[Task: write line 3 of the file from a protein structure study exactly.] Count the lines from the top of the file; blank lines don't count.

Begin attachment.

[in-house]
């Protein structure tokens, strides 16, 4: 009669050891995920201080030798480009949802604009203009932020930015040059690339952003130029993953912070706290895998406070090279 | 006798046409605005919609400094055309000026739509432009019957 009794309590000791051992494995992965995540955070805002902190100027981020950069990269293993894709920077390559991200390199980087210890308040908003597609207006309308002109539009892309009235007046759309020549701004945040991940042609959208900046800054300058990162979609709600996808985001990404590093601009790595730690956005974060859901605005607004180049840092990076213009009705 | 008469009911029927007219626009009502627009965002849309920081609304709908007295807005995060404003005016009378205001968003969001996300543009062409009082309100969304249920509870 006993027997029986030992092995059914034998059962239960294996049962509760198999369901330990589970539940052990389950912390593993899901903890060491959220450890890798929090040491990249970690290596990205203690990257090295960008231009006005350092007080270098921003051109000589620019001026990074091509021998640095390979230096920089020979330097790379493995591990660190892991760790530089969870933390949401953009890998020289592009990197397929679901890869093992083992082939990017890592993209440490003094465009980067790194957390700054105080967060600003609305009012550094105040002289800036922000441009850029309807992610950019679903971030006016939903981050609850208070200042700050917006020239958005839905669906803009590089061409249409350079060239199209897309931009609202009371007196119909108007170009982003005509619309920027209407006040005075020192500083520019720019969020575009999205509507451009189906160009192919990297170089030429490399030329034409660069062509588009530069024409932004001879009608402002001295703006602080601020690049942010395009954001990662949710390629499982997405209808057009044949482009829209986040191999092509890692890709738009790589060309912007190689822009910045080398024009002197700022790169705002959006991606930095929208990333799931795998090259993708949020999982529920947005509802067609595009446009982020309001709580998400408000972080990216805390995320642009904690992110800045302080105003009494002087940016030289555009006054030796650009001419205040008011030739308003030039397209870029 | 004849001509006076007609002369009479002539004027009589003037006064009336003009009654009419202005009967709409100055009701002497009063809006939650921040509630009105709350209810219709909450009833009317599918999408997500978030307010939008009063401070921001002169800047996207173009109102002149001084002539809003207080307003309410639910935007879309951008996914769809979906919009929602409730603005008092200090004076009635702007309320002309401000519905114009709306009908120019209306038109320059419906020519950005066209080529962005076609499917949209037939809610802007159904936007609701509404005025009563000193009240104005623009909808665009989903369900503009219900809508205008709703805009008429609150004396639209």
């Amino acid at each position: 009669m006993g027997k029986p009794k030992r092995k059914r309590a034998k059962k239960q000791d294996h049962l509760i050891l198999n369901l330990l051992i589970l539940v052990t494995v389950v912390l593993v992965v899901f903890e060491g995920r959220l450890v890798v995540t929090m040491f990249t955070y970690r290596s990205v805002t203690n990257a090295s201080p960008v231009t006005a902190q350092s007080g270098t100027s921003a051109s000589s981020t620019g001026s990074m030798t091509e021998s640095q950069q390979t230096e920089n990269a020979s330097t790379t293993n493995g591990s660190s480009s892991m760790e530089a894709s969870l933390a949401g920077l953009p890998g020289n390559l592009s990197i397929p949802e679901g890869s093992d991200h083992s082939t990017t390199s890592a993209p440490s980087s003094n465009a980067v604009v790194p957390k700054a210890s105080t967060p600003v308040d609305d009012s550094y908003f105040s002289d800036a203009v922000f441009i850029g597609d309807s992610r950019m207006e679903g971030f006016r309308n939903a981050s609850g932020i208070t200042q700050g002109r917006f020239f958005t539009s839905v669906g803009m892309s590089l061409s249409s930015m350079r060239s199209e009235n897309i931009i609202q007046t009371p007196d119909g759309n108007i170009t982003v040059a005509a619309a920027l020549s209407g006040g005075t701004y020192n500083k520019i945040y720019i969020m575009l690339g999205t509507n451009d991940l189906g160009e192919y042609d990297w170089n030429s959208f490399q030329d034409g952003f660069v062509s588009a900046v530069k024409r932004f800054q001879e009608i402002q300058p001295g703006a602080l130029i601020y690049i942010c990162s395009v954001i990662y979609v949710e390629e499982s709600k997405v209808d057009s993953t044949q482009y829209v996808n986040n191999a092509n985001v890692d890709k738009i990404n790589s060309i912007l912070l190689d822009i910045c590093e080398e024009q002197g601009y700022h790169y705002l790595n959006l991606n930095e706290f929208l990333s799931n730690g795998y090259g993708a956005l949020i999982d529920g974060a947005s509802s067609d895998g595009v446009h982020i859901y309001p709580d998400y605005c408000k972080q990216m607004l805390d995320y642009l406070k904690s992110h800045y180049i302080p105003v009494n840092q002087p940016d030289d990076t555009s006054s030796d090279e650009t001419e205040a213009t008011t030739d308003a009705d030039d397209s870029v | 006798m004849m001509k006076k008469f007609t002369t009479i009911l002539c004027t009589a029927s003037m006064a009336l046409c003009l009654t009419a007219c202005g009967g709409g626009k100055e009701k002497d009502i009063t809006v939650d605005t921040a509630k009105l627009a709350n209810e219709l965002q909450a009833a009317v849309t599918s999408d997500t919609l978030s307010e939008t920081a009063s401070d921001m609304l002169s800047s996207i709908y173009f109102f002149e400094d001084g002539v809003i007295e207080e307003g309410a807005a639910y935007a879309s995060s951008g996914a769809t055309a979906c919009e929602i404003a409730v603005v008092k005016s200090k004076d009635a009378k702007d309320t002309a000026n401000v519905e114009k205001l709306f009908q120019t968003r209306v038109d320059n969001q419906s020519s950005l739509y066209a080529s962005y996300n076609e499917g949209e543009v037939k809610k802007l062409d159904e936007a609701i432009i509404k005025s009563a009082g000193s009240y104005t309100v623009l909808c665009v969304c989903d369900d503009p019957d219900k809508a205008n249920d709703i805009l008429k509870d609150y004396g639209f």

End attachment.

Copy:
């Amino acid at each position: 009669m006993g027997k029986p009794k030992r092995k059914r309590a034998k059962k239960q000791d294996h049962l509760i050891l198999n369901l330990l051992i589970l539940v052990t494995v389950v912390l593993v992965v899901f903890e060491g995920r959220l450890v890798v995540t929090m040491f990249t955070y970690r290596s990205v805002t203690n990257a090295s201080p960008v231009t006005a902190q350092s007080g270098t100027s921003a051109s000589s981020t620019g001026s990074m030798t091509e021998s640095q950069q390979t230096e920089n990269a020979s330097t790379t293993n493995g591990s660190s480009s892991m760790e530089a894709s969870l933390a949401g920077l953009p890998g020289n390559l592009s990197i397929p949802e679901g890869s093992d991200h083992s082939t990017t390199s890592a993209p440490s980087s003094n465009a980067v604009v790194p957390k700054a210890s105080t967060p600003v308040d609305d009012s550094y908003f105040s002289d800036a203009v922000f441009i850029g597609d309807s992610r950019m207006e679903g971030f006016r309308n939903a981050s609850g932020i208070t200042q700050g002109r917006f020239f958005t539009s839905v669906g803009m892309s590089l061409s249409s930015m350079r060239s199209e009235n897309i931009i609202q007046t009371p007196d119909g759309n108007i170009t982003v040059a005509a619309a920027l020549s209407g006040g005075t701004y020192n500083k520019i945040y720019i969020m575009l690339g999205t509507n451009d991940l189906g160009e192919y042609d990297w170089n030429s959208f490399q030329d034409g952003f660069v062509s588009a900046v530069k024409r932004f800054q001879e009608i402002q300058p001295g703006a602080l130029i601020y690049i942010c990162s395009v954001i990662y979609v949710e390629e499982s709600k997405v209808d057009s993953t044949q482009y829209v996808n986040n191999a092509n985001v890692d890709k738009i990404n790589s060309i912007l912070l190689d822009i910045c590093e080398e024009q002197g601009y700022h790169y705002l790595n959006l991606n930095e706290f929208l990333s799931n730690g795998y090259g993708a956005l949020i999982d529920g974060a947005s509802s067609d895998g595009v446009h982020i859901y309001p709580d998400y605005c408000k972080q990216m607004l805390d995320y642009l406070k904690s992110h800045y180049i302080p105003v009494n840092q002087p940016d030289d990076t555009s006054s030796d090279e650009t001419e205040a213009t008011t030739d308003a009705d030039d397209s870029v | 006798m004849m001509k006076k008469f007609t002369t009479i009911l002539c004027t009589a029927s003037m006064a009336l046409c003009l009654t009419a007219c202005g009967g709409g626009k100055e009701k002497d009502i009063t809006v939650d605005t921040a509630k009105l627009a709350n209810e219709l965002q909450a009833a009317v849309t599918s999408d997500t919609l978030s307010e939008t920081a009063s401070d921001m609304l002169s800047s996207i709908y173009f109102f002149e400094d001084g002539v809003i007295e207080e307003g309410a807005a639910y935007a879309s995060s951008g996914a769809t055309a979906c919009e929602i404003a409730v603005v008092k005016s200090k004076d009635a009378k702007d309320t002309a000026n401000v519905e114009k205001l709306f009908q120019t968003r209306v038109d320059n969001q419906s020519s950005l739509y066209a080529s962005y996300n076609e499917g949209e543009v037939k809610k802007l062409d159904e936007a609701i432009i509404k005025s009563a009082g000193s009240y104005t309100v623009l909808c665009v969304c989903d369900d503009p019957d219900k809508a205008n249920d709703i805009l008429k509870d609150y004396g639209f």